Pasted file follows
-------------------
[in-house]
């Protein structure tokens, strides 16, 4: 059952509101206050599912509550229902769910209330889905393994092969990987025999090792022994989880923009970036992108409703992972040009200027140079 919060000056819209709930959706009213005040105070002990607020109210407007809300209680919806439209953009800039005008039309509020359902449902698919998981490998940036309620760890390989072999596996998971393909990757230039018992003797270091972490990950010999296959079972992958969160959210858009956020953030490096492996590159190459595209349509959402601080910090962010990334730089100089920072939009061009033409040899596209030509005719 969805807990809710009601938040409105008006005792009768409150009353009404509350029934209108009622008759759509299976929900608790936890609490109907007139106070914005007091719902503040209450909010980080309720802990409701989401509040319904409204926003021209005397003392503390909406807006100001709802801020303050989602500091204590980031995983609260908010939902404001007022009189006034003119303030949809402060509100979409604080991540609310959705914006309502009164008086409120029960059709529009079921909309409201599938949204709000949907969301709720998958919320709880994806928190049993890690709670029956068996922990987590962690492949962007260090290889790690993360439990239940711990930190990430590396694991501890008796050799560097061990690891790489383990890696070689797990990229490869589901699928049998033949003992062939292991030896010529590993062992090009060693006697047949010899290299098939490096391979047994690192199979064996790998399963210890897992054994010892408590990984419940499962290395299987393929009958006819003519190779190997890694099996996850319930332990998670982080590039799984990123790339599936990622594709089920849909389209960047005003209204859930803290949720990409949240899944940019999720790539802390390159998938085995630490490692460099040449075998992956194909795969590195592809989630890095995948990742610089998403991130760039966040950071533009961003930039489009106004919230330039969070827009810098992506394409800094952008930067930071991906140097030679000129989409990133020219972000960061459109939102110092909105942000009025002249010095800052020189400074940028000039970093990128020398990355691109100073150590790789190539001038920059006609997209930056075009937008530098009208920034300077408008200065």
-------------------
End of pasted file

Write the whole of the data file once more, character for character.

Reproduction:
[in-house]
């Protein structure tokens, strides 16, 4: 059952509101206050599912509550229902769910209330889905393994092969990987025999090792022994989880923009970036992108409703992972040009200027140079 919060000056819209709930959706009213005040105070002990607020109210407007809300209680919806439209953009800039005008039309509020359902449902698919998981490998940036309620760890390989072999596996998971393909990757230039018992003797270091972490990950010999296959079972992958969160959210858009956020953030490096492996590159190459595209349509959402601080910090962010990334730089100089920072939009061009033409040899596209030509005719 969805807990809710009601938040409105008006005792009768409150009353009404509350029934209108009622008759759509299976929900608790936890609490109907007139106070914005007091719902503040209450909010980080309720802990409701989401509040319904409204926003021209005397003392503390909406807006100001709802801020303050989602500091204590980031995983609260908010939902404001007022009189006034003119303030949809402060509100979409604080991540609310959705914006309502009164008086409120029960059709529009079921909309409201599938949204709000949907969301709720998958919320709880994806928190049993890690709670029956068996922990987590962690492949962007260090290889790690993360439990239940711990930190990430590396694991501890008796050799560097061990690891790489383990890696070689797990990229490869589901699928049998033949003992062939292991030896010529590993062992090009060693006697047949010899290299098939490096391979047994690192199979064996790998399963210890897992054994010892408590990984419940499962290395299987393929009958006819003519190779190997890694099996996850319930332990998670982080590039799984990123790339599936990622594709089920849909389209960047005003209204859930803290949720990409949240899944940019999720790539802390390159998938085995630490490692460099040449075998992956194909795969590195592809989630890095995948990742610089998403991130760039966040950071533009961003930039489009106004919230330039969070827009810098992506394409800094952008930067930071991906140097030679000129989409990133020219972000960061459109939102110092909105942000009025002249010095800052020189400074940028000039970093990128020398990355691109100073150590790789190539001038920059006609997209930056075009937008530098009208920034300077408008200065």